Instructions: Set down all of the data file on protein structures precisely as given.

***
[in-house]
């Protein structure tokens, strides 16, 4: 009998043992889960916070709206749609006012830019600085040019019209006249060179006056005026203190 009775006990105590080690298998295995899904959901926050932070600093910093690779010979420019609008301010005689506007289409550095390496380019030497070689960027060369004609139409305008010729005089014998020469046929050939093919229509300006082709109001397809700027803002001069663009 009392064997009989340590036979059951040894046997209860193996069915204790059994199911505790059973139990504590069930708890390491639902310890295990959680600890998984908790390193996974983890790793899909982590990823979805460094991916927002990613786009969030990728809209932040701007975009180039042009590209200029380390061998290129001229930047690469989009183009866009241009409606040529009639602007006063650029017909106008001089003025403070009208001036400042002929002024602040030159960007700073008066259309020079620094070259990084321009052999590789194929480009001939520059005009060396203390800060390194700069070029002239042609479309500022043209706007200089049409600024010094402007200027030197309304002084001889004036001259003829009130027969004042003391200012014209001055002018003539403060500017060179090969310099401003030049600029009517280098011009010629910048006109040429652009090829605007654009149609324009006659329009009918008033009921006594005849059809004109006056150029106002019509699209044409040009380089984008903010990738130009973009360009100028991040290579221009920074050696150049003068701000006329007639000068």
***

[in-house]
């Protein structure tokens, strides 16, 4: 009998043992889960916070709206749609006012830019600085040019019209006249060179006056005026203190 009775006990105590080690298998295995899904959901926050932070600093910093690779010979420019609008301010005689506007289409550095390496380019030497070689960027060369004609139409305008010729005089014998020469046929050939093919229509300006082709109001397809700027803002001069663009 009392064997009989340590036979059951040894046997209860193996069915204790059994199911505790059973139990504590069930708890390491639902310890295990959680600890998984908790390193996974983890790793899909982590990823979805460094991916927002990613786009969030990728809209932040701007975009180039042009590209200029380390061998290129001229930047690469989009183009866009241009409606040529009639602007006063650029017909106008001089003025403070009208001036400042002929002024602040030159960007700073008066259309020079620094070259990084321009052999590789194929480009001939520059005009060396203390800060390194700069070029002239042609479309500022043209706007200089049409600024010094402007200027030197309304002084001889004036001259003829009130027969004042003391200012014209001055002018003539403060500017060179090969310099401003030049600029009517280098011009010629910048006109040429652009090829605007654009149609324009006659329009009918008033009921006594005849059809004109006056150029106002019509699209044409040009380089984008903010990738130009973009360009100028991040290579221009920074050696150049003068701000006329007639000068």